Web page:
The State Bank has officially abolished the interest rate cap put in place since late February, 2008. However, financial experts said new measures were at the same time introduced to prevent a possible interest rate race between banks.
According to the Decision No. 16/2008/QD-NHNN coming into effect from May 19, 2008, commercial banks are allowed to mobilise and lend at rates not exceeding 150 per cent of its base rate stipulated in the Civil Code. The State Bank’s base rate has just been lifted to 12 per cent from 8.75 per cent previously.
In the Civil Code, the State Bank’s base interest rate was used as a benchmark rate for reference in case of an economic lawsuit related to commercial banks’ lending services. The State Bank’s base interest rate represents the best rate that the central bank can lend money to commercial banks. However, over the past years, the State Bank’s monthly published base rate has not been considered as a guiding rate to local commercial banks’ mobilising and lending interest rates and the rate was considered to be abolished earlier this year.
A State Bank official said that, with the new regulation, local banks would be cautious before increasing their mobilising interest rate. “This means the new mobilising interest rate ‘ceiling’ would be around 14-15 per cent as the lending rates are capped at 18 per cent,” said the State Bank’s official.
Le Dac Son, the general director of VP Bank, said the bank was considering hiking its mobilising interest rate to 15 per cent/year to 12-month term deposits. “Amid capital shortages spreading all over the banking system, banks now have to accept thinner margin to meet the demand of both depositors and borrowers,” said Son.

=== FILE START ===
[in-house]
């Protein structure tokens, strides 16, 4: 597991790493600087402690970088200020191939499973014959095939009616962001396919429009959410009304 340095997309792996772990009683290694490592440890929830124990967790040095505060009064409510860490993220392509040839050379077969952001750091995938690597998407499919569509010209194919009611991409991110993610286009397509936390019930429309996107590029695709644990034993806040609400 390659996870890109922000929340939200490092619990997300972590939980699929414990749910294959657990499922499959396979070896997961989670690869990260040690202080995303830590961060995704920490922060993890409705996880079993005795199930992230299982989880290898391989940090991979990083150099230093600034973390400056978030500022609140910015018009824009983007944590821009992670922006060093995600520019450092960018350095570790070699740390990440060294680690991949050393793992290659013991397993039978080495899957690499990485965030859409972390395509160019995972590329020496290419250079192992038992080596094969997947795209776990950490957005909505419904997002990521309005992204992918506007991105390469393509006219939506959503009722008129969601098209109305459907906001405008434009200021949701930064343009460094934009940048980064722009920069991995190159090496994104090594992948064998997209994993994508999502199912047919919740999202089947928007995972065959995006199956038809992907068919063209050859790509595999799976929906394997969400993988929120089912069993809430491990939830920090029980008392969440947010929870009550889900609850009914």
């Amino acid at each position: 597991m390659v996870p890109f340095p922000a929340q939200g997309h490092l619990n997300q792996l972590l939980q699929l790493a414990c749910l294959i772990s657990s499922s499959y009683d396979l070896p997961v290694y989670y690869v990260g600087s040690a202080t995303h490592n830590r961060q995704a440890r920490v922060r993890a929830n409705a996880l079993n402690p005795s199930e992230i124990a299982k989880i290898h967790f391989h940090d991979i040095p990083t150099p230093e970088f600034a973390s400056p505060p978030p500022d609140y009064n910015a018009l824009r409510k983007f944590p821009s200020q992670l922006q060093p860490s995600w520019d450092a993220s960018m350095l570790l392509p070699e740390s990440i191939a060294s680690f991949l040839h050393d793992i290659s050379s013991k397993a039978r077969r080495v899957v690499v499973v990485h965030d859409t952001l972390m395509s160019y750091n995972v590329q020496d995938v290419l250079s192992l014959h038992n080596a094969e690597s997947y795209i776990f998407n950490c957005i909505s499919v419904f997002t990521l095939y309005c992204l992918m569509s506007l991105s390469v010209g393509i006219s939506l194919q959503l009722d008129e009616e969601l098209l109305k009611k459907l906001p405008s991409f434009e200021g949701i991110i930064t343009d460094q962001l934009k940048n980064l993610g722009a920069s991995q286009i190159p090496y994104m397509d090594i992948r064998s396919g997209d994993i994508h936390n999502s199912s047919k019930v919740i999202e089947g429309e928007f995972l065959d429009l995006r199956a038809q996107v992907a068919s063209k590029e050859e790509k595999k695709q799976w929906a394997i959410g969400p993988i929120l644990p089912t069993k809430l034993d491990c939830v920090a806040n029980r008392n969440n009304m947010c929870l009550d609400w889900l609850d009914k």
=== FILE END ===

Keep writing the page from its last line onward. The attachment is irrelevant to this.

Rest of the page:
In late February, 2008, as the local banks en masse raced to hike mobilising interest rate, the State Bank released Urgent Document No.02 setting a 12 per cent limit on banks’ mobilising rate. The document immediately proved effective to control the market mess as depositors stopped withdrawing money from banks because of better rates.
However, on Friday last week after a meeting between the State Bank and commercial banks in Ho Chi Minh City in which the State Bank said it would abolish the rate cap from this week, some players immediately increased rates before the State Bank released the official document.
“Some banks offered our customers/depositors with interest rates exceeding 14 per cent, thus, we had to increase our interest rate to over 13 per cent to retain customers,” said an official from Bank for Investment and Development of Vietnam (BIDV). She forecasted that with this new regulation, all banks would increase their mobilising rate to attract customers.
According to the State Bank statistics, in April the growth of deposits into the banking system stood at 1.2 per cent against March while the growth over the first three months reached just 4.14 percent. As a result, the credit growth in April has dived to just 1.66 per cent, bringing the aggregate growth over the first four months of 2008 to 14.73 per cent.